How Long Can Turkey's Ozal Last? A SLAP FROM VOTERS

By , Special to The Christian Science Monitor

PRIME Minister Turgut Ozal's administration will not last long, say leading Turkish politicians following his party's drubbing in March 26 local elections. Although the conservative premier says there is no reason for him to resign and that his ruling Motherland Party, which commands 292 of the 450-seat Parliament, is entitled to stay in power until 1992, many leading politicians are convinced he will need to call early elections.

Ozal's close aides in the party, such as Oltan Sungurlu and Mehmet Kececiler, have openly stated that the Motherland Party cannot stay in power until the next election in 1992. The head of the party's parliamentary group, Haydar Ozalp, said that elections within six months are now inevitable.

Most observers believe that ``this is the beginning of the end of Ozal's era,'' a political analyst remarked.

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Even those observers and public opinion pollsters who had predicted a major setback for Ozal's party didn't expect the magnitude of the defeat suffered by the Motherland Party, which fell to third place behind the Social Democratic Populist Party and the right-wing True Path Party.

In fact, the biggest surprise in these polls was the strength displayed by the latter.

Its leader, Suleyman Demirel, was ousted from office as prime minister in the 1980 military coup. He performed a remarkable comeback and emerged as the strongest figure on the right in Turkey, which still commands a majority of votes over the left.

Another surprise that shocked the Motherland Party was the collapse of what was regarded as the party's strongholds, such as the post of mayor of Istanbul, held by the popular and charismatic Bedrettin Dalan. All this suggests that the majority of the 22 million Turkish electors cast a protest vote against the Motherland Party, even at the expense of local officials with whom they sympathized. Ozal himself admitted it by saying, ``This slap seems to be quite severe.''

The main factors that led the Turkish electorate to give such a ``severe slap'' were:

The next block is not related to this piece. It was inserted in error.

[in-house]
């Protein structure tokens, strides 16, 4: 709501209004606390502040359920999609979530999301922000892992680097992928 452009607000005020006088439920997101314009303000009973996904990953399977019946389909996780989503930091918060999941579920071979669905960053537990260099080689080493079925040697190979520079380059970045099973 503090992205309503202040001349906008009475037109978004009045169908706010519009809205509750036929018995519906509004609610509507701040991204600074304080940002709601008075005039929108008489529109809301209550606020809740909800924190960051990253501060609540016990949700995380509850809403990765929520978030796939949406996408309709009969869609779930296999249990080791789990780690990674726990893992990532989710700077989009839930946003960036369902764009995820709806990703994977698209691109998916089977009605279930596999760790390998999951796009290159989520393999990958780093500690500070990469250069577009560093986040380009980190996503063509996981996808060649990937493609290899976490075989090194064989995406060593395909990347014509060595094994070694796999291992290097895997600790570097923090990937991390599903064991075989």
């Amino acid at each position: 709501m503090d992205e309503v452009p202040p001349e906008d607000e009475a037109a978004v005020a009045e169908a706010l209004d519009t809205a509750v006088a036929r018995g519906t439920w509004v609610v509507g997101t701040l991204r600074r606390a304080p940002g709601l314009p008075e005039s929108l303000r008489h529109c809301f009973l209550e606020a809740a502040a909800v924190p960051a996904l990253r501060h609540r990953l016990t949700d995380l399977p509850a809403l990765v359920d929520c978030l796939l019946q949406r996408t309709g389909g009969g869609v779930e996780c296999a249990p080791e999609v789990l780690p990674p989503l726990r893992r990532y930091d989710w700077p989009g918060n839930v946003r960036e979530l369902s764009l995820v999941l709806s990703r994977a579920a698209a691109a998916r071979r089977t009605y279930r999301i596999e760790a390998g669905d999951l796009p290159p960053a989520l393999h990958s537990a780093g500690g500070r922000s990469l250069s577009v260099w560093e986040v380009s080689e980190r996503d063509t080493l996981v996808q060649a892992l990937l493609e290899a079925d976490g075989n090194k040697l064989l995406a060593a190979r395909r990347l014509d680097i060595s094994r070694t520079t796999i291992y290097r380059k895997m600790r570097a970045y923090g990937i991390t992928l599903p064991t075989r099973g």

Ozal's failure to bring down inflation, which exceeded 80 percent last year and is 75 percent at present. The middle class (called the ``center pillar'' by Ozal) has been seriously affected. The positive economic indicators such as booming exports have not improved conditions for millions of Turks, whose rising expectations were shattered.

The disclosure of major corruption cases. Tolerated by the Ozal administration and encouraged by its liberal, laissez-faire policy, ``fictitious exports'' and bank credit scandals have provoked widespread disappointment and anger.

Ozal's habit of gathering around him members of his family (his brother, son, cousin, and wife), making them almost a decision-making body instead of the Cabinet and party leadership. People have started to refer to them as the ``Ozal dynasty'' and to see this practice a dangerous, Ottoman-style, authoritarian tendency.

Ozal's ``flirtation'' with the pro-fundamentalists in and outside his party. This has alienated the more liberal and progressive supporters of the party.

The question now is, what happens next, as the prime minister insists that the result of these polls do not affect the parliamentary picture and the Motherland Party's solid majority.

THESE are the different probabilities and scenarios considered in political circles in Ankara:

Ozal stays. He changes his government (in fact, he asked his Cabinet to resign in order to name new ministers). He readjusts his economic policy with a priority on reducing inflation. He waits for some positive economic results and a more favorable atmosphere for his party. This might take one to two years. When he thinks the time is opportune, probably in 1990, he holds early elections.

Most observers believe this is Ozal's new strategy.

The Motherland Party collapses. It is already known that many leading members and parliamentarians of the Motherland Party are turning against Ozal and considering leaving the party if Ozal does not change his attitude. There is talk that some 50 parliamentarians may soon join Mr. Demirel's True Path Party. There is also talk that many disappointed Motherland Party members, particularly in the liberal wing, including Mr. Dalan, the ex-mayor of Istanbul, might form a new party.

Some observers believe that if the Motherland Party is plunged into such a crisis, Ozal might eventually be forced to resign.

Early elections are forced on Ozal. According to the Turkish Constitution, such a decision needs parliamentary approval. The present strength of the opposition is not adequate for such a decision. Only large-scale defections of parliamentarians from the Motherland Party could enable this. And this does not look likely. Of course, if Ozal and the party leadership opt for early elections, it would be easier to get parliamentary approval. But this is not their intention right now.

Pressure for early elections is expected from all opposition parties, the press, labor unions, and other groups and organizations. The question is, how long can Ozal resist? There are concerns that such political tension could create an atmosphere of uncertainty that would frighten foreign investors and reduce Ozal's credibility abroad.

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